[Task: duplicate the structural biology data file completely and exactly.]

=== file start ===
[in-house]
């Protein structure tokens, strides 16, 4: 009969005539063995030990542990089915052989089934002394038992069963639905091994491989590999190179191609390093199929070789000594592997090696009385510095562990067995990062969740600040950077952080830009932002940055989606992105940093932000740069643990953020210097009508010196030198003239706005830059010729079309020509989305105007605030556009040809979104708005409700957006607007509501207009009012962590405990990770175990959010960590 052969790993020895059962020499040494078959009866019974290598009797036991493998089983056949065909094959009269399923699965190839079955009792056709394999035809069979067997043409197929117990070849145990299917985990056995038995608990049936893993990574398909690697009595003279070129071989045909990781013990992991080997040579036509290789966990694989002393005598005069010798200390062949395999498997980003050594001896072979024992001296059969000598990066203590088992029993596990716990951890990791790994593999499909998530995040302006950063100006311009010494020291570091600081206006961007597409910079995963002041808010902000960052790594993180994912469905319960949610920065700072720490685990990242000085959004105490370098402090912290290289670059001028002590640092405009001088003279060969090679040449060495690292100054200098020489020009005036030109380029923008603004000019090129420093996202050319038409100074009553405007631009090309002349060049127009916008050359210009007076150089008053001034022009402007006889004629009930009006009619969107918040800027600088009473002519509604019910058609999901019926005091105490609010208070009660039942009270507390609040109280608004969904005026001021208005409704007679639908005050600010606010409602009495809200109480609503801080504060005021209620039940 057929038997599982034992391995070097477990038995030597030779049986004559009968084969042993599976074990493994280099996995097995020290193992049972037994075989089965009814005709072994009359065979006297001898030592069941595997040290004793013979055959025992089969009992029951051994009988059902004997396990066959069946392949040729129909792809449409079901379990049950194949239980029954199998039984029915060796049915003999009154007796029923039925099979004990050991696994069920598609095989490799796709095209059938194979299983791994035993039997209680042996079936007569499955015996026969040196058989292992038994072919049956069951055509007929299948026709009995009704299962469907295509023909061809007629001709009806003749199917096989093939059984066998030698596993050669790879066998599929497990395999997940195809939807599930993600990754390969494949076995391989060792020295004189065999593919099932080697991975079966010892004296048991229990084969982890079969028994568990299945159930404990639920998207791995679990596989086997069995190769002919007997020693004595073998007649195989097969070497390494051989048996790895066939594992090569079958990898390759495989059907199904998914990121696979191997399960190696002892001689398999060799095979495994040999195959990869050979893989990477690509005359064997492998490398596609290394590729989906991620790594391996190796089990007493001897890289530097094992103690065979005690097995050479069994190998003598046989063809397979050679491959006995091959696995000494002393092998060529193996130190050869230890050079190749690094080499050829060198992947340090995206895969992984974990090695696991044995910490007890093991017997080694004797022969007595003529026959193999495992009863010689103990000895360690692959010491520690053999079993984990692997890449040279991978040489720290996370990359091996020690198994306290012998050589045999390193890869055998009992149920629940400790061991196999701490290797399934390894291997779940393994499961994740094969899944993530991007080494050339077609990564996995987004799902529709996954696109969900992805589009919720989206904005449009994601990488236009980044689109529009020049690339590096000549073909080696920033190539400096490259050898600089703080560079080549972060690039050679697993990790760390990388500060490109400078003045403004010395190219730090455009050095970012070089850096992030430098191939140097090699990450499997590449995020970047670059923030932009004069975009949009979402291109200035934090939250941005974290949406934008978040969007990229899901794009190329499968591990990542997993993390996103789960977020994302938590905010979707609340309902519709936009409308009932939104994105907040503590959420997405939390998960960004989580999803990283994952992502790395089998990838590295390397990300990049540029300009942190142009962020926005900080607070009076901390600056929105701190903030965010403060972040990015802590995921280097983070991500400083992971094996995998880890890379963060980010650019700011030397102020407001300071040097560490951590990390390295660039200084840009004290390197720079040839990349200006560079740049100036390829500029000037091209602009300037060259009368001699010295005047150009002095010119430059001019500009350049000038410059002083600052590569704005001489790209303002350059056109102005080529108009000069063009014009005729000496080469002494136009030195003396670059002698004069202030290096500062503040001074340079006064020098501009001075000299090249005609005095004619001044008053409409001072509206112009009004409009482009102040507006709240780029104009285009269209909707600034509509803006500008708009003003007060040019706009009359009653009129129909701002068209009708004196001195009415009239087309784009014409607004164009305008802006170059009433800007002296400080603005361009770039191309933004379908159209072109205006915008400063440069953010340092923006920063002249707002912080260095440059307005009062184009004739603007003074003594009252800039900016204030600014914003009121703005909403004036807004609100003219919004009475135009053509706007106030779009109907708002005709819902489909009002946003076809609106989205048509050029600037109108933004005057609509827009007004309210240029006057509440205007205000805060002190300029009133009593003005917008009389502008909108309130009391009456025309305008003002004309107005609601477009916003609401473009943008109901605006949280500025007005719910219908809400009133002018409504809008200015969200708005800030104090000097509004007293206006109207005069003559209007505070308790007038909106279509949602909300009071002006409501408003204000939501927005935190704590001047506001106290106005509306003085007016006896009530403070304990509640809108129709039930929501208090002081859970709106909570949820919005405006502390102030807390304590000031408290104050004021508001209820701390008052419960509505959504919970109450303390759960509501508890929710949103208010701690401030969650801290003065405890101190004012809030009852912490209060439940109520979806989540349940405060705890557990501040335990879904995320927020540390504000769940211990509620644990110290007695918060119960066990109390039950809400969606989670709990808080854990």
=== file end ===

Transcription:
[in-house]
């Protein structure tokens, strides 16, 4: 009969005539063995030990542990089915052989089934002394038992069963639905091994491989590999190179191609390093199929070789000594592997090696009385510095562990067995990062969740600040950077952080830009932002940055989606992105940093932000740069643990953020210097009508010196030198003239706005830059010729079309020509989305105007605030556009040809979104708005409700957006607007509501207009009012962590405990990770175990959010960590 052969790993020895059962020499040494078959009866019974290598009797036991493998089983056949065909094959009269399923699965190839079955009792056709394999035809069979067997043409197929117990070849145990299917985990056995038995608990049936893993990574398909690697009595003279070129071989045909990781013990992991080997040579036509290789966990694989002393005598005069010798200390062949395999498997980003050594001896072979024992001296059969000598990066203590088992029993596990716990951890990791790994593999499909998530995040302006950063100006311009010494020291570091600081206006961007597409910079995963002041808010902000960052790594993180994912469905319960949610920065700072720490685990990242000085959004105490370098402090912290290289670059001028002590640092405009001088003279060969090679040449060495690292100054200098020489020009005036030109380029923008603004000019090129420093996202050319038409100074009553405007631009090309002349060049127009916008050359210009007076150089008053001034022009402007006889004629009930009006009619969107918040800027600088009473002519509604019910058609999901019926005091105490609010208070009660039942009270507390609040109280608004969904005026001021208005409704007679639908005050600010606010409602009495809200109480609503801080504060005021209620039940 057929038997599982034992391995070097477990038995030597030779049986004559009968084969042993599976074990493994280099996995097995020290193992049972037994075989089965009814005709072994009359065979006297001898030592069941595997040290004793013979055959025992089969009992029951051994009988059902004997396990066959069946392949040729129909792809449409079901379990049950194949239980029954199998039984029915060796049915003999009154007796029923039925099979004990050991696994069920598609095989490799796709095209059938194979299983791994035993039997209680042996079936007569499955015996026969040196058989292992038994072919049956069951055509007929299948026709009995009704299962469907295509023909061809007629001709009806003749199917096989093939059984066998030698596993050669790879066998599929497990395999997940195809939807599930993600990754390969494949076995391989060792020295004189065999593919099932080697991975079966010892004296048991229990084969982890079969028994568990299945159930404990639920998207791995679990596989086997069995190769002919007997020693004595073998007649195989097969070497390494051989048996790895066939594992090569079958990898390759495989059907199904998914990121696979191997399960190696002892001689398999060799095979495994040999195959990869050979893989990477690509005359064997492998490398596609290394590729989906991620790594391996190796089990007493001897890289530097094992103690065979005690097995050479069994190998003598046989063809397979050679491959006995091959696995000494002393092998060529193996130190050869230890050079190749690094080499050829060198992947340090995206895969992984974990090695696991044995910490007890093991017997080694004797022969007595003529026959193999495992009863010689103990000895360690692959010491520690053999079993984990692997890449040279991978040489720290996370990359091996020690198994306290012998050589045999390193890869055998009992149920629940400790061991196999701490290797399934390894291997779940393994499961994740094969899944993530991007080494050339077609990564996995987004799902529709996954696109969900992805589009919720989206904005449009994601990488236009980044689109529009020049690339590096000549073909080696920033190539400096490259050898600089703080560079080549972060690039050679697993990790760390990388500060490109400078003045403004010395190219730090455009050095970012070089850096992030430098191939140097090699990450499997590449995020970047670059923030932009004069975009949009979402291109200035934090939250941005974290949406934008978040969007990229899901794009190329499968591990990542997993993390996103789960977020994302938590905010979707609340309902519709936009409308009932939104994105907040503590959420997405939390998960960004989580999803990283994952992502790395089998990838590295390397990300990049540029300009942190142009962020926005900080607070009076901390600056929105701190903030965010403060972040990015802590995921280097983070991500400083992971094996995998880890890379963060980010650019700011030397102020407001300071040097560490951590990390390295660039200084840009004290390197720079040839990349200006560079740049100036390829500029000037091209602009300037060259009368001699010295005047150009002095010119430059001019500009350049000038410059002083600052590569704005001489790209303002350059056109102005080529108009000069063009014009005729000496080469002494136009030195003396670059002698004069202030290096500062503040001074340079006064020098501009001075000299090249005609005095004619001044008053409409001072509206112009009004409009482009102040507006709240780029104009285009269209909707600034509509803006500008708009003003007060040019706009009359009653009129129909701002068209009708004196001195009415009239087309784009014409607004164009305008802006170059009433800007002296400080603005361009770039191309933004379908159209072109205006915008400063440069953010340092923006920063002249707002912080260095440059307005009062184009004739603007003074003594009252800039900016204030600014914003009121703005909403004036807004609100003219919004009475135009053509706007106030779009109907708002005709819902489909009002946003076809609106989205048509050029600037109108933004005057609509827009007004309210240029006057509440205007205000805060002190300029009133009593003005917008009389502008909108309130009391009456025309305008003002004309107005609601477009916003609401473009943008109901605006949280500025007005719910219908809400009133002018409504809008200015969200708005800030104090000097509004007293206006109207005069003559209007505070308790007038909106279509949602909300009071002006409501408003204000939501927005935190704590001047506001106290106005509306003085007016006896009530403070304990509640809108129709039930929501208090002081859970709106909570949820919005405006502390102030807390304590000031408290104050004021508001209820701390008052419960509505959504919970109450303390759960509501508890929710949103208010701690401030969650801290003065405890101190004012809030009852912490209060439940109520979806989540349940405060705890557990501040335990879904995320927020540390504000769940211990509620644990110290007695918060119960066990109390039950809400969606989670709990808080854990």